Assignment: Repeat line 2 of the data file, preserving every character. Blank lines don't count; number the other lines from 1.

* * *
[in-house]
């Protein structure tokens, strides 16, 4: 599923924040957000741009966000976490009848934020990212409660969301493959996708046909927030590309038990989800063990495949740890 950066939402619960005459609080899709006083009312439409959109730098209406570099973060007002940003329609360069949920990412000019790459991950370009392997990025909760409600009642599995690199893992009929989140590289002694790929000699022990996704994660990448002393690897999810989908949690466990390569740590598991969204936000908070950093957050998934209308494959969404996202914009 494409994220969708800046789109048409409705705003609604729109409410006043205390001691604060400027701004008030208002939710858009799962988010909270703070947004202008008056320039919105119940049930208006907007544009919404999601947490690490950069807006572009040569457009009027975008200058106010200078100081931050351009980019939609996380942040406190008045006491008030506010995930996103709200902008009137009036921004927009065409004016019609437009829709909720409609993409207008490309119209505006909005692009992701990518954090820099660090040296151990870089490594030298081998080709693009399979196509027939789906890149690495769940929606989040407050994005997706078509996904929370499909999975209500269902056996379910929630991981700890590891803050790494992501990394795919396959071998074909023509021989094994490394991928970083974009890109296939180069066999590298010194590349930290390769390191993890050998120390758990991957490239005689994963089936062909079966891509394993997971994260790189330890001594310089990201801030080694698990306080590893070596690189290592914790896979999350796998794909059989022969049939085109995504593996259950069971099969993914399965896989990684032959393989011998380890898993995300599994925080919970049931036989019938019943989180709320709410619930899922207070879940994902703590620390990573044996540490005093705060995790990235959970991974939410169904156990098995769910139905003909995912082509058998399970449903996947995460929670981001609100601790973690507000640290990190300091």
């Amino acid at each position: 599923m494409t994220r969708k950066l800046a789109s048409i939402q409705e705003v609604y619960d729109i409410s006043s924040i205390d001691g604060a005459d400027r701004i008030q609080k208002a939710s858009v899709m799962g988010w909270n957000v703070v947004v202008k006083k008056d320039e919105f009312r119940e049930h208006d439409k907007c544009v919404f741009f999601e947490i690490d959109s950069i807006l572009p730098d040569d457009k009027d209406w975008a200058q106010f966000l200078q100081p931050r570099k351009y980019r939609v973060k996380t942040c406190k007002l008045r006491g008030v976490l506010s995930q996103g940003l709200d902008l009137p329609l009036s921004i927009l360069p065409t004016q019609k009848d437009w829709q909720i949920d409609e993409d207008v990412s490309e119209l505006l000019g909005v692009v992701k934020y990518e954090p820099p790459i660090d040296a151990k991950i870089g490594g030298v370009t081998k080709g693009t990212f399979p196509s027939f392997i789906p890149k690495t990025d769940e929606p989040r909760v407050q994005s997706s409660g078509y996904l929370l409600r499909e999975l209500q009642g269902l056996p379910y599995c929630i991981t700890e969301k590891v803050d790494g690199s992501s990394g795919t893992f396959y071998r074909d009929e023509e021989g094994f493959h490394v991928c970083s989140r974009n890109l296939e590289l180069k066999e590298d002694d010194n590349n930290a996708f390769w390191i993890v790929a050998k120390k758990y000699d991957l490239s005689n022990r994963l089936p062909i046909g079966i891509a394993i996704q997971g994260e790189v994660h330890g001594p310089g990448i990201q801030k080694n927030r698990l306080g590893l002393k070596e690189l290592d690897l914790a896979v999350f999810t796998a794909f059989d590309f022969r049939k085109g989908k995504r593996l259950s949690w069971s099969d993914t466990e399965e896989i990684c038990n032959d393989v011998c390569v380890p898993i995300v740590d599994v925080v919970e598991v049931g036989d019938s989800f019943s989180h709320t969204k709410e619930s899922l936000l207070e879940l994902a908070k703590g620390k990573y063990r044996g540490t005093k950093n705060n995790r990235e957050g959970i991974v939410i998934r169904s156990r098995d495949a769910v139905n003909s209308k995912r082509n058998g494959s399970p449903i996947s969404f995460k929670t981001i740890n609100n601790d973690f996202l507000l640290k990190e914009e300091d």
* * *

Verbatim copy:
């Protein structure tokens, strides 16, 4: 599923924040957000741009966000976490009848934020990212409660969301493959996708046909927030590309038990989800063990495949740890 950066939402619960005459609080899709006083009312439409959109730098209406570099973060007002940003329609360069949920990412000019790459991950370009392997990025909760409600009642599995690199893992009929989140590289002694790929000699022990996704994660990448002393690897999810989908949690466990390569740590598991969204936000908070950093957050998934209308494959969404996202914009 494409994220969708800046789109048409409705705003609604729109409410006043205390001691604060400027701004008030208002939710858009799962988010909270703070947004202008008056320039919105119940049930208006907007544009919404999601947490690490950069807006572009040569457009009027975008200058106010200078100081931050351009980019939609996380942040406190008045006491008030506010995930996103709200902008009137009036921004927009065409004016019609437009829709909720409609993409207008490309119209505006909005692009992701990518954090820099660090040296151990870089490594030298081998080709693009399979196509027939789906890149690495769940929606989040407050994005997706078509996904929370499909999975209500269902056996379910929630991981700890590891803050790494992501990394795919396959071998074909023509021989094994490394991928970083974009890109296939180069066999590298010194590349930290390769390191993890050998120390758990991957490239005689994963089936062909079966891509394993997971994260790189330890001594310089990201801030080694698990306080590893070596690189290592914790896979999350796998794909059989022969049939085109995504593996259950069971099969993914399965896989990684032959393989011998380890898993995300599994925080919970049931036989019938019943989180709320709410619930899922207070879940994902703590620390990573044996540490005093705060995790990235959970991974939410169904156990098995769910139905003909995912082509058998399970449903996947995460929670981001609100601790973690507000640290990190300091």